PARKERSBURG - The state continues to address massive power outages as many counties are coping with immediate concerns.
The West Virginia Office of Homeland Security and Emergency Management reported there were still 450,000 to 460,000 outages statewide Monday while crews with First Energy and Appalachia Power are continuing to address concerns, said Terrance Lively, spokesperson with the WVHSEM.
Officials with the Federal Emergency Management Agency were busy delivering water to people around the state as another heat advisory was issued.
Eric Harvey digs out from tree limbs, which have fallen into his yard along Quincy Street in Parkersburg. (Photo by Jeff Baughan)
''We want people to stay cool,'' Lively said. ''There are so many outages, and heat is a real concern right now.''
FEMA officials were also delivering generators to hospitals and water plants.
Lively said officials with Appalachia Power and First Energy have told them they will be working throughout the week to restore power.
Many of the major state highways are cleared of debris and crews are working on getting secondary roads cleared, she said.
Emergency officials in Ritchie County said progress was starting to be made Sunday on getting power restored to areas of Pennsboro, Harrisville and Ellenboro, as well as getting the 911 lines operational.
A derecho, an extremely violent and sustained windstorm, struck Friday evening and caused damage from Indianapolis to the East Coast.
However, the storm that moved through the area Sunday night knocked many locations back to a starting location, said James White, Ritchie County Emergency Services director.
At 7 a.m. Monday, the 911 lines were down again.
White said the southern part of Ritchie County took the brunt of Friday's storm while Harrisville took the brunt of Sunday's storm. Many trees and powerlines were knocked down and a number of brushfires were ignited.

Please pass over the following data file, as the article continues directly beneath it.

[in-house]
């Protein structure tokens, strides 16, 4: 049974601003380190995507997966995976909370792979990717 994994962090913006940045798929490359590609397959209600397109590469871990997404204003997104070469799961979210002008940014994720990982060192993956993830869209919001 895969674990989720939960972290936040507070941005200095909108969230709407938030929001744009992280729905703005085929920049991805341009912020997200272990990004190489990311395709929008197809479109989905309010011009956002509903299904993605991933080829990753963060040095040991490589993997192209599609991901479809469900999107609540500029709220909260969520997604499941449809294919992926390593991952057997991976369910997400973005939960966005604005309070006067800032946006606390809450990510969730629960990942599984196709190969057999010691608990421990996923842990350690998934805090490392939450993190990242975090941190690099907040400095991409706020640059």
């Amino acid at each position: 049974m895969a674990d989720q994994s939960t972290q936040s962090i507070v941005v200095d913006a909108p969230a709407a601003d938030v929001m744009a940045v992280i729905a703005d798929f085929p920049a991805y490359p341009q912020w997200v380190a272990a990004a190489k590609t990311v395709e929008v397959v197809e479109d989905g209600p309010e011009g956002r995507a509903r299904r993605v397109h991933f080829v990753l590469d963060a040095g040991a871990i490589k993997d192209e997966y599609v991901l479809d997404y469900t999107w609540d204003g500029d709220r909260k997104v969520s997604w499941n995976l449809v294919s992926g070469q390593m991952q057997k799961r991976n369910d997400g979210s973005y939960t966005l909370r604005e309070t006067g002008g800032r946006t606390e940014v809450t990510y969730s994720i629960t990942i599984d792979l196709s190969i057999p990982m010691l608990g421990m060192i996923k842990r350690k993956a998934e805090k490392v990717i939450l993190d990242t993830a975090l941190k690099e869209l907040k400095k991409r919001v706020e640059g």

''Heat has been the real issue,'' White said.
Cooling stations have been set up around the area with the Red Cross scheduled to set up a shelter Monday afternoon to evening, White said.
Local fire crews are helping to clear local roadways.
In Pleasants County, parts of St. Marys and Belmont have had power restored, but there were still around 5,000 people without power in Pleasants County, said Steve Knight, Pleasants County Emergency Services director.
Knight knows of one assisted living facility that is operating on a generator.
The local water system has been hit hard with the station on state Route 16 empty and one station, which serves part of St. Marys, being empty and the Union Williams PSD was in trouble. Knight added most of St. Marys and Belmont have water right now.
''The whole area is under a conserve water advisory,'' he said. The area was expecting a shipment of bottled water from the state sometime Monday.
Local grocery stores have been open to serve people however they could, although one lost a lot of frozen food items.
''Right now, everyone is looking for ice,'' Knight said. ''It is a little hard to come by.''
Many people are coping with the situation the best they can while a few complaints have been made by people who didn't think they were getting help quickly enough, Knight said.